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High-School Students 'Fail' Test of Basic Economics

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American high-school students' "failing grade" on a test of basic economics concepts holds negative implications for the nation's prosperity, said a group of education, business, and labor leaders in releasing a new national survey.

Only 39 percent of the 8,205 students tested could define the Gross National Product, while 34 percent could define profits, and 25 percent showed a clear understanding of inflation.

The results of the study, sponsored by the Joint Council on Economic Education, were made public at a Dec. 28 press conference. The New York-based council develops curriculum materials and trains teachers in economics-education methods.

Students must understand fundamental economic concepts in order to function as wage-earners, consumers, and voters, according to Paul A. Volcker, former chairman of the Federal Reserve Board and one of several experts invited to speak at the press conference.

But more important, he said, is the fact that public understanding of economics is an essential element in the forging of national policy.

"The more basic knowledge the public has about economics," Mr. Volcker said, "the better, the more rapid, and the more effective economic policymakers can be."

"My colleagues at the 'Fed,' my friends, as well as the President-elect and Congress, have difficult decisions to make in the months to come," added Mr. Volcker, who is currently the Frederick H. Schultz professor of international economic policy at Princeton University. "They can only be well served by the public's grasp of some of the complexities of these decisions."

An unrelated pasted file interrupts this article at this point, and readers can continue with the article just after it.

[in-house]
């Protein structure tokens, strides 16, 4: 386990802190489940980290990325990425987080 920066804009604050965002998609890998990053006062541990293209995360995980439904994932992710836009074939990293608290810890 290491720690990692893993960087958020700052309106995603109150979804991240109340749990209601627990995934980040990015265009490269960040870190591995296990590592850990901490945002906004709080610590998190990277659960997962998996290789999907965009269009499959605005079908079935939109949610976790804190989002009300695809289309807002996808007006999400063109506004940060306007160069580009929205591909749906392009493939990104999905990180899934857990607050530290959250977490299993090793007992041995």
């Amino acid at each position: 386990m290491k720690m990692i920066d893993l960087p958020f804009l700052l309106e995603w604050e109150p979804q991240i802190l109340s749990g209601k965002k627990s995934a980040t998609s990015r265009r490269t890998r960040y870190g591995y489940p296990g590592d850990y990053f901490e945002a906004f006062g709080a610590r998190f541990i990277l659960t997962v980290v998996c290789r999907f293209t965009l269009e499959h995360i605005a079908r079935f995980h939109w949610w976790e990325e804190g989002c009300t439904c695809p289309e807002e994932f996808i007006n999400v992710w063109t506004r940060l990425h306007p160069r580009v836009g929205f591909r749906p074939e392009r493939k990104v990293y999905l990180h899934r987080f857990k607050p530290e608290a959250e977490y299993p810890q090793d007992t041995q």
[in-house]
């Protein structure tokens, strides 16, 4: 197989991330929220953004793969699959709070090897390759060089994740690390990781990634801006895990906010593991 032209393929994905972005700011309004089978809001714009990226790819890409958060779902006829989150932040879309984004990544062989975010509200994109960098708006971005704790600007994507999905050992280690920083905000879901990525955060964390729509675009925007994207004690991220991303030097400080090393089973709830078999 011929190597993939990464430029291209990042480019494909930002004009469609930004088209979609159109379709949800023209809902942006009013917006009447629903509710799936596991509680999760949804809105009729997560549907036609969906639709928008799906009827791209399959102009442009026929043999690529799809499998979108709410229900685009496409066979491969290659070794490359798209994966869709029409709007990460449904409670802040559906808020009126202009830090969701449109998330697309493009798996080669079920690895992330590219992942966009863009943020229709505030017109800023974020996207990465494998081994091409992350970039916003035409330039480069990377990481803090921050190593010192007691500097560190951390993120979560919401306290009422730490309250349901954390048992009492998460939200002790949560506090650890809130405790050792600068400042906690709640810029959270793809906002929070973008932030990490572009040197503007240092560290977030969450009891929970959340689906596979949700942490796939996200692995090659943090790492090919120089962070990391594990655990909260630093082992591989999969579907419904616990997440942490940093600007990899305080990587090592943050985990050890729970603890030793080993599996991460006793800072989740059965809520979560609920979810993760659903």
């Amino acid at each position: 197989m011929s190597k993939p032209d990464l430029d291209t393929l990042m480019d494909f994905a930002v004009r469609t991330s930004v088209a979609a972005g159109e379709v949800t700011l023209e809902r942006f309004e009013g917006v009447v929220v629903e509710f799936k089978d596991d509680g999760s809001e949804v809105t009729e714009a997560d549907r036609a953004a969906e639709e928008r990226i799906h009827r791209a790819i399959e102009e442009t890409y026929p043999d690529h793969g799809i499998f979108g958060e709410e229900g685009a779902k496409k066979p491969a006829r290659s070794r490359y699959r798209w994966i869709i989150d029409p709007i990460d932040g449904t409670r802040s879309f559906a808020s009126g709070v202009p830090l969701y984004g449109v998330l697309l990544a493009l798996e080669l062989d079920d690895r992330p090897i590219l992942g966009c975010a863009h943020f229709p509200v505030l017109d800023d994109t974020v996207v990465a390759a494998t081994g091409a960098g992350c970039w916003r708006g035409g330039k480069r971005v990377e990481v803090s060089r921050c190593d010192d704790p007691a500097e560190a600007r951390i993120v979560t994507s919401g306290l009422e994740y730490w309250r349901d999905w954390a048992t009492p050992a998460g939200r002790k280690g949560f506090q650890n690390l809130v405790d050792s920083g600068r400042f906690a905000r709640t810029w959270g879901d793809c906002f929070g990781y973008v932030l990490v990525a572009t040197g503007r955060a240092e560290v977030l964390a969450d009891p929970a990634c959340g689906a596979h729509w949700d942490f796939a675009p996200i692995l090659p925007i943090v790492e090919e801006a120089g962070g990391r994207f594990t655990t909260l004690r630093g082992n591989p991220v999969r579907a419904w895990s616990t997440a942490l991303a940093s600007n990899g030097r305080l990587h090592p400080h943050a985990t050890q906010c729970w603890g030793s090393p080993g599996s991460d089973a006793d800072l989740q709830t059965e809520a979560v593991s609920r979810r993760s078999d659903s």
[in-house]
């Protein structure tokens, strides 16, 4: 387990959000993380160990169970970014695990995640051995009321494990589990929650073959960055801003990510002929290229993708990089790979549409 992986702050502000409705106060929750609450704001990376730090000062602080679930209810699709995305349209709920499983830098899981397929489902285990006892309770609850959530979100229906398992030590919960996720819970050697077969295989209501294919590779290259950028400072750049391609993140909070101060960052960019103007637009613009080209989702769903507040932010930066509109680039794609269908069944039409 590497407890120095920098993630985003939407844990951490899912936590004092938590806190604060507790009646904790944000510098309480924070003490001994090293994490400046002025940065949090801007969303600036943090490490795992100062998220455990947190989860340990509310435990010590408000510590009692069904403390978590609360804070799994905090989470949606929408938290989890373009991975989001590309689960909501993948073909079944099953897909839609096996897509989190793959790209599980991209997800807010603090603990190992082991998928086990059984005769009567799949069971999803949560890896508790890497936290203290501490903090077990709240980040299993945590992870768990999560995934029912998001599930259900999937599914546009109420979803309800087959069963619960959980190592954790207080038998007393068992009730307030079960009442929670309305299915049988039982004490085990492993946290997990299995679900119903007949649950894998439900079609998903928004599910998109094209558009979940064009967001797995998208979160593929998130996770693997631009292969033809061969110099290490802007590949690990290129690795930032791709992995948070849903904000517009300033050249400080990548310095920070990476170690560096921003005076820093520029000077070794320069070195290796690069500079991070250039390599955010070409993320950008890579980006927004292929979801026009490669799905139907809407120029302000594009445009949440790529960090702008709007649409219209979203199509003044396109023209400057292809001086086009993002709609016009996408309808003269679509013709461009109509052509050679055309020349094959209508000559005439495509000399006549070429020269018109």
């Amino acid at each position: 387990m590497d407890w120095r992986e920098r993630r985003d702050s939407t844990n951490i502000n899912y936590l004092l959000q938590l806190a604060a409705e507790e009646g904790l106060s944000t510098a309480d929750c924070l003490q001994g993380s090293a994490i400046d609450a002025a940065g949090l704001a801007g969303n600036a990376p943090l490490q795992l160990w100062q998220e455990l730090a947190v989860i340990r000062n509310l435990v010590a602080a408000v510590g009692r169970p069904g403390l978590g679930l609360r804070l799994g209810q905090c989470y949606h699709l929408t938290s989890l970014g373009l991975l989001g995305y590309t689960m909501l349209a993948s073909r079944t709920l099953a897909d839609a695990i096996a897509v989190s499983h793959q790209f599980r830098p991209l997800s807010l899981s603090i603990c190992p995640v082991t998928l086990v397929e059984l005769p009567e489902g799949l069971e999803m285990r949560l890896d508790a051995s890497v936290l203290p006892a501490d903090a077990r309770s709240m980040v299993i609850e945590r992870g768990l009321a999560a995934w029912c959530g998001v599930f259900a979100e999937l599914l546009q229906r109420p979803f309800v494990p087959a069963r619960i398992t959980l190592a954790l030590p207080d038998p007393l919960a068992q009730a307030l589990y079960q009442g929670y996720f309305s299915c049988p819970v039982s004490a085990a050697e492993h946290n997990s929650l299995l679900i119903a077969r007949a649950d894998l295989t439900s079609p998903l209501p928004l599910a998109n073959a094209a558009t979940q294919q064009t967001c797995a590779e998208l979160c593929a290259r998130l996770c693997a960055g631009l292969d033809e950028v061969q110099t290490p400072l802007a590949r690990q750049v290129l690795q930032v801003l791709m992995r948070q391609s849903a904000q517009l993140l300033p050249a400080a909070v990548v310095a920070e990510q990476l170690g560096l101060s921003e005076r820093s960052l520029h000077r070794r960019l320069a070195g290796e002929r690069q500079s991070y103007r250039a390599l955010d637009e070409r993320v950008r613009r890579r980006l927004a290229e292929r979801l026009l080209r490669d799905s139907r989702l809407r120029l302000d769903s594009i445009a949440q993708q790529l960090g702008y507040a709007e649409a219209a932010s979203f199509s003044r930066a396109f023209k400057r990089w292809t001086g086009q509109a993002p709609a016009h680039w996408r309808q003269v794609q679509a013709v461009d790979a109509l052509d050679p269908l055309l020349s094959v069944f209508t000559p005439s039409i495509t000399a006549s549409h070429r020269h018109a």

"In a democracy, an informed electorate must understand the basic tenets of our economic system," added Rudolph Oswald, director of research for the afl-cio. "Organized labor in this country owes everything to our market economy and it must be preserved."

To improve students' economic literacy, he and others suggested, schools should require all students to study the subject and ensure that teachers are adequately trained in it.

At the same time, Mr. Volcker added, the goal should not be to create "240 million economists."

"Quite frankly, I couldn't think of anything worse," he said.

"What economics education should be about," he continued, "is teaching simple concepts, such as how wealth is created, how simple markets work, how prices are determined, and why so many countries, including our own, are finding that incentives do indeed work."

"That's what economics is about and that is essential," he said.

Developed by a team of educators, the multiple-choice "test of economic literacy" was also reviewed by a panel of experts, including James Tobin, the Nobel laureate, and William J. Baumol, former president of the American Economic Association.

Despite these economists' participation, the test has generated some controversy. Editorial writers at The Wall Street Journal, for example, objected to the "right" answer for a question on what developing countries should do to promote economic growth.

The test makers intended students to respond that such countries should increase investment, the answer selected by only 30 percent of those tested. The Journal's editors argued that "if the other 70 percent of students picked [use the market system], rather than the hoary Keynesian answer, we won't worry too much about high schoolers."